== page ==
School staff start working to rule
Five things parents should know about the Peterborough situation
Support staff in schools in the Peterborough area and across the province are working to rule, which is impacting the day-to-day work of teachers, students, workers and parents.
Talks between the provincial government, trustee associations and the Canadian Union of Public Employees broke off Sunday night, leading the Canadian Union of Public Employees’ 55,000 caretakers, educational assistants, office workers and early childhood educators to begin a work-to-rule campaign Monday at most boards across Ontario.
While there are still many questions, and the situation could change as the job action progresses, here’s a look at the issues.
What is work to rule and how is it different from a strike?
On Monday, workers were in a legal strike position and work to-rule is one form of job action they are allowed to take. Unlike going on strike, workers still go to work each day and perform their duties.
However, workers fulfil only the minimum requirements of their jobs until the job action is ended.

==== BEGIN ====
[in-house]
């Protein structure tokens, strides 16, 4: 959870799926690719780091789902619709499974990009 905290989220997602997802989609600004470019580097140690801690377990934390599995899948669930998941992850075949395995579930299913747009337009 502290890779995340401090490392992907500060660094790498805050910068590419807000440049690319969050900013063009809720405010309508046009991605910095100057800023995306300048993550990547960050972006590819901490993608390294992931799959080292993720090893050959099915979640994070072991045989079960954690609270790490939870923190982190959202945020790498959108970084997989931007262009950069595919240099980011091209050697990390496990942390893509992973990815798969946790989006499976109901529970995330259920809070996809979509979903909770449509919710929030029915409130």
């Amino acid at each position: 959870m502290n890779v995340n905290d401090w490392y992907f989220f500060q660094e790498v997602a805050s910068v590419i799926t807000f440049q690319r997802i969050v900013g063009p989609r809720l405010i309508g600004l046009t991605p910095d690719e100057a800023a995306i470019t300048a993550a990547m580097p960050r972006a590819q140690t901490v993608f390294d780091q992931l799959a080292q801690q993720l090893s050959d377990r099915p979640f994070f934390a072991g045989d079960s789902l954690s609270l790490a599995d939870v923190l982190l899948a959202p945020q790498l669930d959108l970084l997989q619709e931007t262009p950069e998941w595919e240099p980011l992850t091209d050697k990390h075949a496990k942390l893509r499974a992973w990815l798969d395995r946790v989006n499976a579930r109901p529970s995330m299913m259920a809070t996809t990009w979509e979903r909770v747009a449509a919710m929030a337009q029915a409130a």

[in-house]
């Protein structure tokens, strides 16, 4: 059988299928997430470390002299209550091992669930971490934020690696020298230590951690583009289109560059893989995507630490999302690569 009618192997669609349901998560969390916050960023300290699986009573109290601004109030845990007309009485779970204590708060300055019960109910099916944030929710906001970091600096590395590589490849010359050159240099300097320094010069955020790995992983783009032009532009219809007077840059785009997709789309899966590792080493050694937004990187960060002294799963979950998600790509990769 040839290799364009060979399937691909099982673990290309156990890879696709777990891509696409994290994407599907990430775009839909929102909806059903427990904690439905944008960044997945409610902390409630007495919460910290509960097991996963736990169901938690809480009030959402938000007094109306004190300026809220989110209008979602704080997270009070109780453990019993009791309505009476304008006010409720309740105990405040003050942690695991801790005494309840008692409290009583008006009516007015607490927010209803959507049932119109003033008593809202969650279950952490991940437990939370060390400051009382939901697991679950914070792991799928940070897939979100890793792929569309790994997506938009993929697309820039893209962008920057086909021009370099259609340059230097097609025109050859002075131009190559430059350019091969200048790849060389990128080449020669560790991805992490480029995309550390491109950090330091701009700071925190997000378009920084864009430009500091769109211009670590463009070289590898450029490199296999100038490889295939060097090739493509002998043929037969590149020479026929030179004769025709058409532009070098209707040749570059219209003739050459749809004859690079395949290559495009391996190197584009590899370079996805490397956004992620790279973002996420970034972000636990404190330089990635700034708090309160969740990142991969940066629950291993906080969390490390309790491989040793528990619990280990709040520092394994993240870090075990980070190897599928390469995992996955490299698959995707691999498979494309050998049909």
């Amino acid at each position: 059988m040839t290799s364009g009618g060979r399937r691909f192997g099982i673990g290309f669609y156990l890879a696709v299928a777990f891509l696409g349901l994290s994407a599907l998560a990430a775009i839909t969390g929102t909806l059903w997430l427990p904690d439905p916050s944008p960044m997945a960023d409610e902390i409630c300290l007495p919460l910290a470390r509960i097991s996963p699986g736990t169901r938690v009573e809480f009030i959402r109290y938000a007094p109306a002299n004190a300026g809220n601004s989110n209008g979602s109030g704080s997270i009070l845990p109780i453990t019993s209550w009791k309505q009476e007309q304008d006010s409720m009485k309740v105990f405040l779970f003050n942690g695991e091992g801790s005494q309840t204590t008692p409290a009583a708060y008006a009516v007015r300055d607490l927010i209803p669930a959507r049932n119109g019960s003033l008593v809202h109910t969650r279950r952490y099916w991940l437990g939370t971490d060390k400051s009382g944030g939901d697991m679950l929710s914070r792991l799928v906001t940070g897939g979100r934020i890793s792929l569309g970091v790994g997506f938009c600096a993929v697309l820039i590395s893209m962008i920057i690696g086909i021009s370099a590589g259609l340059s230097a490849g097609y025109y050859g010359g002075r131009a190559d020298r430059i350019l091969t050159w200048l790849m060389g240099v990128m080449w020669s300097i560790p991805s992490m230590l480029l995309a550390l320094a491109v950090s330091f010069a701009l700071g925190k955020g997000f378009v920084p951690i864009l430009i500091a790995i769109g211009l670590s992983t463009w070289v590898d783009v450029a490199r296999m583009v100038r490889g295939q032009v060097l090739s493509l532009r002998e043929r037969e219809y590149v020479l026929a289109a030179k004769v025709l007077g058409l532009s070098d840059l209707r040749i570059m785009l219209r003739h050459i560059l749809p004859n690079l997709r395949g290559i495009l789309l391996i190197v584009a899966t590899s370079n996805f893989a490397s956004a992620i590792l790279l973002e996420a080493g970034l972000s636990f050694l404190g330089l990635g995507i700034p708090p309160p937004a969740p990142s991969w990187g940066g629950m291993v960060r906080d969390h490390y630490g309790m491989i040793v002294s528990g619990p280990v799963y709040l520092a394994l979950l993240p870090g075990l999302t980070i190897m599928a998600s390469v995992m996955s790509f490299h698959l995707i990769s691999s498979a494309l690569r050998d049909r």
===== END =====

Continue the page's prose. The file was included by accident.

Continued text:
For example, in a letter sent to workers by Ontario School Board Council of Unions, workers are told not to participate in volunteering for clubs and other nonpaid activities, attending meetings outside paid hours or answering calls or emails outside work hours.
For caretakers, that means not cleaning halls, offices or gyms, doing grounds work, filling work orders and doing recycling or composting.
Why is this happening?
CUPE is the union for school support workers, such as caretakers, educational assistants, secretaries, IT workers and librarians.
CUPE has a collective bargaining agreement with the province, which was set to expire. The two sides could not reach an agreement, even after last-minute two-day negotia
tions over the weekend.
Because of that, CUPE workers voted to perform job action, and they have the legal ability to do so.
Does this mean schools aren’t being cleaned?
Yes and no.
Caretakers are still working, but are only cleaning ministryfunded areas. That means classrooms and bathrooms will still be serviced.
Diane Lloyd, chair of the Kawartha Pine Ridge District School Board, said other people “would have to pick up the work they do.”
Will schools close because of this?
Not yet. There has been no word of schools needing to close, but this is just Phase 1 of CUPE’s job action. The union has not yet said what Phase 2 entails, or given a timeline for when it will move to that state.
Neither of the school boards for the Peterborough area would say how long schools could continue to operate without support staff.
The schools could get messy? Oh no, should I pull my child from class?
Probably not necessary. Classrooms are still being cleaned and some teachers may pick up some of the slack.
If it gets to the point where students are unable to stay in schools, the school boards will make those decisions.